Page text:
Plastic-Wrapped Acorn Squash in the Microwave

A squash is not always a squashA rose is a rose is a rose ... but NOT when it comes to "commercial" squash, the ones you pop in the microwave for six minutes. What comes out is NOT squash but ... yuck.

First let me be clear: what I'm talking about in this post is a 'commercial' squash that's been specially processed for cooking in the microwave. And please, before concluding I have some romantic attachment to "fresh only" vegetables, it's just not true.

I support this product on its face. I like the idea that a whole acorn squash can be on the table in about 10 minutes. I like the fact that it's easy to cut the squash in half to serve. I like the fact that it might actually help more people enjoy healthful winter squash. I promote cooking vegetables in the microwave. I don't even mind that the price is 4 times one that requires oven roasting.

What I DO object to is the flavor: NONE. Watery. Wimpy. Like, um, water, wimpy flavorless squash.

What I DO object to is the waste: half the squash was uncooked, so even if you wanted to eat it, you couldn't because it's undone.

Go back to the lab, people. This is not worth a penny, let alone two bucks.

And I promise, it's easy-easy to roast squash in the oven! (And I recommend roasting an extra, there are so many ways to use up leftover squash. All the recipes using cooked squash are specially marked.) That said, I must try microwaving winter squash, I know others have good success.

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Alanna Kellogg
Alanna Kellogg

A Veggie Venture is home of "veggie evangelist" Alanna Kellogg and the famous asparagus-to-zucchini Alphabet of Vegetables.


  1. Too bad. I find sweet potatoes loose their flavor in the microwave too.

  2. Kelly, I disagree! First let me be clear: what I'm talking about in this post is a 'commercial' squash that's been specially processed for cooking in the microwave. It's NOT a 'real' acorn squash --- although really, I must try that for I know others have good success.

    Second, my own experience with cooking sweet potatoes in the microwave is very positive, both with a sweet potato convenience product and my own recommendation, a delicious 'real' sweet potato.

  3. I take it you didn't like this commercial squash ;))
    Sometimes slow cooked can't be done fast. I love my microwave but I don't look for it to roast. Interesting idea.

  4. Tanna, Outed, for sure. :-) This product just incensed me. If this is someone's 'first' or 'only' experience with acorn squash (and by extension, any vegetable ...) no wonder they 'hate' squash. I would too!

  5. This would NOT appeal to me either. I wouldn't be able to tell how old the squash is.

  6. Ha. How do you judge the age of a winter squash, Meg?

  7. Alanna, thanks for speaking up for taste. The simplest vegetables may have the best taste, as nature entices us to eat food that ...oh, makes us GLOW! I like to cut my winter squash in half, scoop out the seeds, and steam it with a little water in the bottom of the biggest covered cookware I own. Except for the slow roasted tomatoes, I hesitate to run the oven. And to be contrary, I've also made fabulous squash in a romertof (clay pot), with tomatoes, onions, peppers, soy/curry sauce.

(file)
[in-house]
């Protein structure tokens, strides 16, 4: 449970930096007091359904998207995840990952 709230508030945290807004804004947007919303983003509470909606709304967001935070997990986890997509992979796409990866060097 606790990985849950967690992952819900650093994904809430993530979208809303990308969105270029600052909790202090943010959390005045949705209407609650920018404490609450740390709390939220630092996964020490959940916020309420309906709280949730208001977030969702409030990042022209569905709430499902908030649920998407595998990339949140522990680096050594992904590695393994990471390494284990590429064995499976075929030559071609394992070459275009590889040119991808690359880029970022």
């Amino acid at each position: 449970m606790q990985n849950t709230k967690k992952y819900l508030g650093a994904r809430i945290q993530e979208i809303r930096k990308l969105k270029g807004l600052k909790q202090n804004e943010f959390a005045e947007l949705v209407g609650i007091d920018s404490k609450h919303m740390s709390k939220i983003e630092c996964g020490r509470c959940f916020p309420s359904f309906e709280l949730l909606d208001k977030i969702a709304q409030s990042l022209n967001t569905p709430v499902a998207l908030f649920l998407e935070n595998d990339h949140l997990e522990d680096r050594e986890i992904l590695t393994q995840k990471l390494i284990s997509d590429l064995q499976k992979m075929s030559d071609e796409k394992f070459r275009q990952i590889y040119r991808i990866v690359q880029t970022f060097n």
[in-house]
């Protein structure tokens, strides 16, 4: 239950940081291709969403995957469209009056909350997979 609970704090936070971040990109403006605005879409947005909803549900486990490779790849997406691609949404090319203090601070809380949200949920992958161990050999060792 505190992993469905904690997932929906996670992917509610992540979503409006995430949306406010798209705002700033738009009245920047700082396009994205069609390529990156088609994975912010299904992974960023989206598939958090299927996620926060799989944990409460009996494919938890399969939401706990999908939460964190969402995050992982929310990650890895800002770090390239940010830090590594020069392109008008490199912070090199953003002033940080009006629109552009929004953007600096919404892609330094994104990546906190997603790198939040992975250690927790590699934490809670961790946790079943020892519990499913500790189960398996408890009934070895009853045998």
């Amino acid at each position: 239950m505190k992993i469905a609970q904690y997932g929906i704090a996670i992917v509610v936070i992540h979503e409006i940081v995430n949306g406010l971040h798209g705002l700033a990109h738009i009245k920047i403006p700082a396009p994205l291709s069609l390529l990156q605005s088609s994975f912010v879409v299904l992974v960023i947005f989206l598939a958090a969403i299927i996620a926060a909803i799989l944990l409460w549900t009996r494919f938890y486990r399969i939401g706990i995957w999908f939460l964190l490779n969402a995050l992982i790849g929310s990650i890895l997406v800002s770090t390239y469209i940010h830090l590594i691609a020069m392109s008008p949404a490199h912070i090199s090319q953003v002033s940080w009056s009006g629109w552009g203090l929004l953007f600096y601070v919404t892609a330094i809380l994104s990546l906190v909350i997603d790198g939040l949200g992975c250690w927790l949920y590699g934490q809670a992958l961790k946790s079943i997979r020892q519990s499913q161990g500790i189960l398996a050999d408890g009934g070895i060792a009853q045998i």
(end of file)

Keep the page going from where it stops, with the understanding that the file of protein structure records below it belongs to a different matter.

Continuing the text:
8. I'm not the slow cook (that would be Ed) but I am for taste and I say HOORAY for Alanna! To roast a squash doesn't really take any more of the cook's time than it does to microwave it (rub with a little oil, put it in the oven, come back in an hour = 18 seconds of effort) but the difference is enormous! And 4x the cost? I mind that...especially when the taste isn't worth a penny. Thanks Alanna for standing up for what's right in this world....

    best, S

  9. Alanna
    I am completely with you on this one. Why bother - what is the harm of putting the oven on 40 minutes in advance of the meal. Are we all so rushed out of our minds that we cant plan at all any time for our mealtimes?
    I am a working mum but I do think that some things are worth spending time on - and eating vegetables is one of them.
    We havent yet seen this convenience squash in the uk but I know what to do when it arrives!

  10. Hi Alanna.
    To judge the age (freshness & quality) when I buy them I can tell by looking at it, touching and smelling it. How about you? I think the plastic masks this. Then again if I only had a microwave and a craving for squash...I might give it a try!

  11. I cook acorn squash in the microwave quite often, but I've never seen these specially made microwave squash, let alone tried them. The "real" squash that I use has always come out well in the microwave. What I usually do is microwave the whole thing for two minutes, turn it so a different part is touching the plate, and repeat this until I've gone around the whole squash. Then I take it out, cut it, and finish nuking it cut sides down, which takes a few more minutes. I roast it in the oven when I have time, but often don't.


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